The European Commission has been asked to investigate whether a local health authority can refuse to pay for drugs when funding is available elsewhere.
Sutent helps with the symptoms of kidney and gastrointestinal cancer
Tory MEP Chris Heaton-Harris claims the so-called NHS post-code lottery breaks European anti-discrimination laws.
He is representing a Rugby man who pays thousands for cancer drugs because his primary care trust has refused, saying their effectiveness is limited.
Warwickshire PCT said the decision was not made on the basis of cost.
The life-extending drugs are funded by PCTs elsewhere in the country.
Mr Heaton-Harris, who represents the East Midlands, has asked the European Commission to investigate the case of Russ Jones, a constituent who is dying from a rare form of abdominal cancer.
Mr Jones pays £3,500 a month for his daily tablets of Sutent, a drug he says will allow him to live longer. In other parts of the country the drug is available on the NHS.
Mr Jones told BBC News 24: "I know there's not much else for me, and this is the only chance that is available."
"Without it I will die sooner than I would."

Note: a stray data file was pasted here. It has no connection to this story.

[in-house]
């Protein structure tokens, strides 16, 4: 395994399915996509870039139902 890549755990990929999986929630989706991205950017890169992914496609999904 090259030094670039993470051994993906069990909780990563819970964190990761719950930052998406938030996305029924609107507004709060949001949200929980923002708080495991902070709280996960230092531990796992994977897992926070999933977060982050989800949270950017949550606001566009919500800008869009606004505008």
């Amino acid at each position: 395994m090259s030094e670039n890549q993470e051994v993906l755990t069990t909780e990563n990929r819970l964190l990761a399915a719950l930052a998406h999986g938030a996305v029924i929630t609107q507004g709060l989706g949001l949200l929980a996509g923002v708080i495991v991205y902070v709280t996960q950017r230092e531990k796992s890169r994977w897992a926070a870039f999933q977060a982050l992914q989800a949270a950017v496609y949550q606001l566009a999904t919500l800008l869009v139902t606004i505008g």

Mr Heaton-Harris said: "If you're being withheld treatment because of where you live, it could be similar as being denied treatment because of your religion or colour."
In a statement, a spokesman for Warwickshire PCT said: "Warwickshire Primary Care Trust have a duty for ensuring all its resident population are in receipt of health care services.
"The main focus for the Individual Cases Panel was to consider the outcome for Mr Jones, and was not concerned with creating a precedent for the PCT that would be unaffordable.
"These decisions are never made without a lot of thought and consideration, and each case is considered on an individual basis."
The Department of Health said that not only was it unacceptable for trusts to refuse treatment that has already been licensed elsewhere, but they should not refuse to pay because a drug is too expensive.
The post-code lottery in drug funding has seen patients being treated alongside each other in the same hospital, but with different levels of NHS funding.